A study to evaluate the potential contribution of medication use to falls in elderly patients presenting to an acute hospital

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dc.contributor.author Richardson, M.
dc.contributor.author O'Dwyer, C.
dc.contributor.author Gaskin, J.
dc.contributor.author Conyard, E.
dc.contributor.author Murphy, Kevin D.
dc.date.accessioned 2019-05-01T11:28:26Z
dc.date.available 2019-05-01T11:28:26Z
dc.date.issued 2019
dc.identifier.citation Richardson, M., O' Dwyer, C., Gaskin, J., Conyard, E. and Murphy, K. (2019) ‘A study to evaluate the potential contribution of medication use to falls in elderly patients presenting to an acute hospital’ [Poster Presentation], Hospital Pharmacists Association of Ireland Annual Conference 2019, Dublin, Ireland, 5-7 April. en
dc.identifier.uri http://hdl.handle.net/10468/7831
dc.description.abstract Introduction: Falls in elderly patients is a growing burden on healthcare resources globally. 10-15% of presentations in those ≥65 years at acute hospital services is due to falls. Medicines and polypharmacy are modifiable risk factors for falls. Different classes of medicines increase the risk of falling to differing extents. Aims: The aim was to review the role of medicines in falls in elderly at Our Lady of Lourdes Hospital Drogheda (OLOL). The objectives were: 1: Examine polypharmacy. 2: Examine the implication of the top five classes of falls risk increasing drugs (FRIDs) as potential causative factors in falls. 3: Determine is there a difference in medicine profile between those residing at home and in Long Term Care Facilities (LTCFs). 4: Has the Clinical Pharmacist a role in reducing patients’ risk of future falls. Methods: Admission records in OLOL were checked daily for elderly patients admitted due to a fall. When consent was granted data was collected from their records. Results: 94 patients met the inclusion criteria. 53 were recruited, 41 were excluded. Only 1 LTCF resident was recruited for the study, therefore objective 3 could not be examined. The Falls Risk Odds Ratio (FROR) was reduced for benzodiazepines, ACEi’s, ARB’s and diuretics but it was not a statistically significant reduction in FROR (p=0.22). Polypharmacy: Patients on ≥ 5 medicines on admission (41) 77%; Patients on ≥ 5 medicines on review (44) 83%; Polypharmacy by Medicine Class : Antipsychotics 100%; Benzodiazepines 100% ; Sedatives 100% Antidepressants 94%; Antihypertensives 76%. No of patients on ≥1 FRID: 94.3%. FRID prescribing by class: Antihypertensives 79.2%; Antidepressants 30.2%; Benzodiazepines 13.2%; Sedatives 11.3% ; Antipsychotics 1.9%. Clinical Pharmacist Recommendations Actioned Overall 41.7%. Actioned per FRID class: Antihypertensives 57.9%; Benzodiazepines 28.7%. Conclusions: Pharmacists have a role to play in highlighting polypharmacy and the prescribing of FRIDs. en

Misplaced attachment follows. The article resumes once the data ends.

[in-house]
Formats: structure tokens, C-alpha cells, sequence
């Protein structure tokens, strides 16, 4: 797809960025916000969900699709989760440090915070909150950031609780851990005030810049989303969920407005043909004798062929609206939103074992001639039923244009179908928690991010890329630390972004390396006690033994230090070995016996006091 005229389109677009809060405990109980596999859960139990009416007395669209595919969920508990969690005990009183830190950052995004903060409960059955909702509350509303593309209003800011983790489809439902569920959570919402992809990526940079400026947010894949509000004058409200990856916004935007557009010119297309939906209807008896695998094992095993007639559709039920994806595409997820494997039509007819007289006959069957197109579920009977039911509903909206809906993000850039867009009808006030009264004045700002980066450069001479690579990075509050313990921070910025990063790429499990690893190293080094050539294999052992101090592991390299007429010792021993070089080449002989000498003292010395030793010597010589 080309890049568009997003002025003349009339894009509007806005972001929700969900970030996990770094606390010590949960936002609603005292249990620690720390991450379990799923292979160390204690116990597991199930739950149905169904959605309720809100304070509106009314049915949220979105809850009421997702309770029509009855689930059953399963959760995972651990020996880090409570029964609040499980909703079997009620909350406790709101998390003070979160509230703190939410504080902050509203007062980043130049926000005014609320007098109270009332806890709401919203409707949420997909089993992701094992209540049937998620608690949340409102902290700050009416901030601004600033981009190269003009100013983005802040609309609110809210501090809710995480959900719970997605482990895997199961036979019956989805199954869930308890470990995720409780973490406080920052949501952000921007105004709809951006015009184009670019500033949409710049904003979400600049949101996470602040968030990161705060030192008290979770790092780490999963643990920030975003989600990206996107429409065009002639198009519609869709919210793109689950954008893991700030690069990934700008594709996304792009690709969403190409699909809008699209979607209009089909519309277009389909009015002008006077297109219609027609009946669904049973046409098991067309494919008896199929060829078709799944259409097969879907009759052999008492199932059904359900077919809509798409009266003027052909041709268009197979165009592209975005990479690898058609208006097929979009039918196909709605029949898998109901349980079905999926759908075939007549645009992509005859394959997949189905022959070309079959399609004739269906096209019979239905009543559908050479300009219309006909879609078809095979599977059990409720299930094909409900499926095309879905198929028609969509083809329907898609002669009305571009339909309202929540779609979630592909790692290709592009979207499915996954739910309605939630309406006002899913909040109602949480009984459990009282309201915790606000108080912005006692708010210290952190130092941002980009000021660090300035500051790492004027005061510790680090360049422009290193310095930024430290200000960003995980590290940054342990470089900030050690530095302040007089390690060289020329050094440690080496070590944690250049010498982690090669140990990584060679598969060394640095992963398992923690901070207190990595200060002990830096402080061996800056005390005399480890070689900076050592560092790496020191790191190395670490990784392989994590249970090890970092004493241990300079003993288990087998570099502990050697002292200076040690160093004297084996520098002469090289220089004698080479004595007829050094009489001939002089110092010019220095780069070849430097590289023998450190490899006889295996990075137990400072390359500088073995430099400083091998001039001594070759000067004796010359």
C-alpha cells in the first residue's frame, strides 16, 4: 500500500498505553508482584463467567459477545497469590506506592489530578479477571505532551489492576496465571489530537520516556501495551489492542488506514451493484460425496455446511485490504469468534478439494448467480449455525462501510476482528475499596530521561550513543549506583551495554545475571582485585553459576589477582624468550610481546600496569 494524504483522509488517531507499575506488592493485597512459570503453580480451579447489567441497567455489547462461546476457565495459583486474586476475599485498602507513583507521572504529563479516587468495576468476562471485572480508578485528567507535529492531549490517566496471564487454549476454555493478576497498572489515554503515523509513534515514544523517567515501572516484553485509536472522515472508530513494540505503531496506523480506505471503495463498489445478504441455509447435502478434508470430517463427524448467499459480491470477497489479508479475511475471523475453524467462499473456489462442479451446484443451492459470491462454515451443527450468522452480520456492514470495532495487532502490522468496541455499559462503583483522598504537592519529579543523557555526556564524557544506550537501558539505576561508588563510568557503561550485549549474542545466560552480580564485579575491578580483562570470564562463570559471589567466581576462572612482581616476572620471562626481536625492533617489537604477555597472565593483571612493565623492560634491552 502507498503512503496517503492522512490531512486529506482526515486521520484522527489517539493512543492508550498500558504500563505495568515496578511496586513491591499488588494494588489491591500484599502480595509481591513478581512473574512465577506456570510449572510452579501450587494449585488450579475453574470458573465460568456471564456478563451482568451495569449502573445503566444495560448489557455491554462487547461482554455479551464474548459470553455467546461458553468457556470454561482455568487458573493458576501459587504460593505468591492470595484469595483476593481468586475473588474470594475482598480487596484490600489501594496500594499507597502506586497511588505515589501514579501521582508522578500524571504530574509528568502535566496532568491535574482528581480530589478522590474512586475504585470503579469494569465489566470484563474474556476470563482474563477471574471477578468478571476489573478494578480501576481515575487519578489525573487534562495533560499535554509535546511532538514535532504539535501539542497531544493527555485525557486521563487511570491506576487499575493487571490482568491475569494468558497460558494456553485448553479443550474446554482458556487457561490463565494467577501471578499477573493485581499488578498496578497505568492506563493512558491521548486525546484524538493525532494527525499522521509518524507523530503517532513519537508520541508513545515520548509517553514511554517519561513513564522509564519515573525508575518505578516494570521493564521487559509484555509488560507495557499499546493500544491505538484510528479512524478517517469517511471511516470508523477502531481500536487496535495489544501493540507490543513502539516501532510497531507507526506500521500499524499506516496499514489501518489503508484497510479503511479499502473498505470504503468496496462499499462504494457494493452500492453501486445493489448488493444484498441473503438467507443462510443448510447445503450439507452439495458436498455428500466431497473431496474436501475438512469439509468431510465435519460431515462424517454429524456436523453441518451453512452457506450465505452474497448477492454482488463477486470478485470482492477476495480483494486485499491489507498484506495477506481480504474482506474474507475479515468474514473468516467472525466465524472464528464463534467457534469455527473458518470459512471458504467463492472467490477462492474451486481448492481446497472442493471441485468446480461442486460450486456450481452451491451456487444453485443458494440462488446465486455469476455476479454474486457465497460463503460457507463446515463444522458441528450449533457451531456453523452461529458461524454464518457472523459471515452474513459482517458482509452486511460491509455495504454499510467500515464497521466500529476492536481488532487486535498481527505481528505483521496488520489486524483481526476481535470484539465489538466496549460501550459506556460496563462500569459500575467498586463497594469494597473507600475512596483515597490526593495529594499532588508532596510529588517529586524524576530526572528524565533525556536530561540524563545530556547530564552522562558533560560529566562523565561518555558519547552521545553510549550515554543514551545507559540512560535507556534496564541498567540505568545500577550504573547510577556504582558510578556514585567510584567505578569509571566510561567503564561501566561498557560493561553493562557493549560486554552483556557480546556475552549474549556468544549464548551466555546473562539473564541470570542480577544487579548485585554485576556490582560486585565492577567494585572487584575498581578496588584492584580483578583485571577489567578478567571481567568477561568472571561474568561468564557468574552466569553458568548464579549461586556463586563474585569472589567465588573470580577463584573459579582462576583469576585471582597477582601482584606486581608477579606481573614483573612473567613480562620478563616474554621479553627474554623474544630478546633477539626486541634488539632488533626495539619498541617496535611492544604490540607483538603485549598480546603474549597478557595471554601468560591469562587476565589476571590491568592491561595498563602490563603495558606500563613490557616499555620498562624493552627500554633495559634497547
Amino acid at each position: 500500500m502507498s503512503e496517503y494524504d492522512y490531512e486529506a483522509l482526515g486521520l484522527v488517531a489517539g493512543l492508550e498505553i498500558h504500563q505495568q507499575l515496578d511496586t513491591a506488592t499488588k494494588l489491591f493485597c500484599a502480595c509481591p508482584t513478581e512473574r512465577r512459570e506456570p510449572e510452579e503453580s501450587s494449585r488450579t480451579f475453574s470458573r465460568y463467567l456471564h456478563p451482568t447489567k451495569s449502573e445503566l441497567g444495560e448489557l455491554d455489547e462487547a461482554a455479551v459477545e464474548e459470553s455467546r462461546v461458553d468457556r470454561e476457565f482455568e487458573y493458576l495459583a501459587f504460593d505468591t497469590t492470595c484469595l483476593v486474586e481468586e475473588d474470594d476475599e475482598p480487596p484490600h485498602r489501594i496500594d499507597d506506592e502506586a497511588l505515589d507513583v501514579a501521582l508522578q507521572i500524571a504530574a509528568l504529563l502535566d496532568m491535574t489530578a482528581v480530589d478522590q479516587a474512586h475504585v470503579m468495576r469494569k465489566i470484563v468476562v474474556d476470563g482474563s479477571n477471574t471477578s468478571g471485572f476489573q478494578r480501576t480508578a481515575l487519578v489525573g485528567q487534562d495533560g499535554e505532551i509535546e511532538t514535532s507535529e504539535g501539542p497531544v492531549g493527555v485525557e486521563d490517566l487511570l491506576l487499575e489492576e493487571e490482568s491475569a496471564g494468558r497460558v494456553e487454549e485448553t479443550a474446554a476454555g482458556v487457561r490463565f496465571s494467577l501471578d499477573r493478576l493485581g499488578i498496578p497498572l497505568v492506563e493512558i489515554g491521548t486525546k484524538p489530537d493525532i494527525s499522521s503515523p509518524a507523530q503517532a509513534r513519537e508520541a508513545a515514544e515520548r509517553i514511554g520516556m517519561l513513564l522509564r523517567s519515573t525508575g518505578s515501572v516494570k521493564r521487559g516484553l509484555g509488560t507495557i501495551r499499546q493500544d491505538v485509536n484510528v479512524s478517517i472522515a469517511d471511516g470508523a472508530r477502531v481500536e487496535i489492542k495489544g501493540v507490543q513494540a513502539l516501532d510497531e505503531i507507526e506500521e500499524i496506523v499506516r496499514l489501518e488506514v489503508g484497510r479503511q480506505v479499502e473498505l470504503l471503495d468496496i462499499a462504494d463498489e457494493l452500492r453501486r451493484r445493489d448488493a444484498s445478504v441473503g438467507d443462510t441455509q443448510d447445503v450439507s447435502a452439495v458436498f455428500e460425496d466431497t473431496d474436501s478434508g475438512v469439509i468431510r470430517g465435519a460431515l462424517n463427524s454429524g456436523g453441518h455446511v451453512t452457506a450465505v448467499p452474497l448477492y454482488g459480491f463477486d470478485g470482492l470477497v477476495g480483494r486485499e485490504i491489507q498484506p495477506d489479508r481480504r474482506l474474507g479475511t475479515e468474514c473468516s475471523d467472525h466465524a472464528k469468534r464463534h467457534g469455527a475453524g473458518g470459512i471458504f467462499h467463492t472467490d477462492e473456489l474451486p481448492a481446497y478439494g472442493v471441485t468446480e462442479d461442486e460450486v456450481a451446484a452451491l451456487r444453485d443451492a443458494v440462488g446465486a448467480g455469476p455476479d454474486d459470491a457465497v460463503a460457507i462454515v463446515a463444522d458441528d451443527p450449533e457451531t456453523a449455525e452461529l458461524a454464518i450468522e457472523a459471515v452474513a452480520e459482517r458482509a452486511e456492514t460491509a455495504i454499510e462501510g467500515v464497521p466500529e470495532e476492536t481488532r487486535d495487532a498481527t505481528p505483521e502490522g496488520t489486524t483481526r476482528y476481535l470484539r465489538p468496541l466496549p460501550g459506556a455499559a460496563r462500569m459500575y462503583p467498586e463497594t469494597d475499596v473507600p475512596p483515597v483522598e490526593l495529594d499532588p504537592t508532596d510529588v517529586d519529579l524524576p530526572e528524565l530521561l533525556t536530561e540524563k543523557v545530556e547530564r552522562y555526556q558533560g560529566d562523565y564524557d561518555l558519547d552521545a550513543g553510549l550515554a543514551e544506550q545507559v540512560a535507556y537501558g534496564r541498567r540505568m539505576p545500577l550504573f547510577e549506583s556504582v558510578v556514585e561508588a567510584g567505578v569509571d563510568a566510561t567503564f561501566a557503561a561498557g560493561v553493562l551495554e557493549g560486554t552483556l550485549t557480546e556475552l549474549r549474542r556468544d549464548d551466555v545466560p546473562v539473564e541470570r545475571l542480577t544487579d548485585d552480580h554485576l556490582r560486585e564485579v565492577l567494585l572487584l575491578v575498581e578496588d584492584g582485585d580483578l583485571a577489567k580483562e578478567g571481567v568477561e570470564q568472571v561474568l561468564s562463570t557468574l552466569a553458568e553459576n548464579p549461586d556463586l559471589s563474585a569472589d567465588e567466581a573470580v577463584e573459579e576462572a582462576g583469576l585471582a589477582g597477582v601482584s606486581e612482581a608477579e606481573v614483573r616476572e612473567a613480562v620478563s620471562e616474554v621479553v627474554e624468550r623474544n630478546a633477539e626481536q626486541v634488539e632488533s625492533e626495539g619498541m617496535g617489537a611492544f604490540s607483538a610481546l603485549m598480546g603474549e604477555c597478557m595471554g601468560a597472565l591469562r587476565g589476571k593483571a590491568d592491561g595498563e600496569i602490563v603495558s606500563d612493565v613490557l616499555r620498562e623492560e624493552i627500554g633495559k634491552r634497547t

dc.format.mimetype application/pdf en
dc.language.iso en en
dc.relation.ispartof Hospital Pharmacists Association of Ireland Annual Conference 2019
dc.relation.uri https://www.hpai.ie/event-3271929
dc.rights © 2019, the Authors. All rights reserved. en
dc.subject Polypharmacy en
dc.subject Falls en
dc.subject Elderly patients en
dc.title A study to evaluate the potential contribution of medication use to falls in elderly patients presenting to an acute hospital en
dc.type Conference item en
dc.internal.authorcontactother Kevin Murphy, School of Pharmacy, University College Cork, Cork, Ireland. +353-21-490-3000 Email: kevin.murphy@ucc.ie en
dc.internal.availability Full text available en
dc.description.version Accepted Version en
dc.internal.rssid 482739891
dc.description.status Peer reviewed en
dc.internal.conferencelocation Dublin, Ireland en
dc.internal.IRISemailaddress kevin.murphy@ucc.ie en


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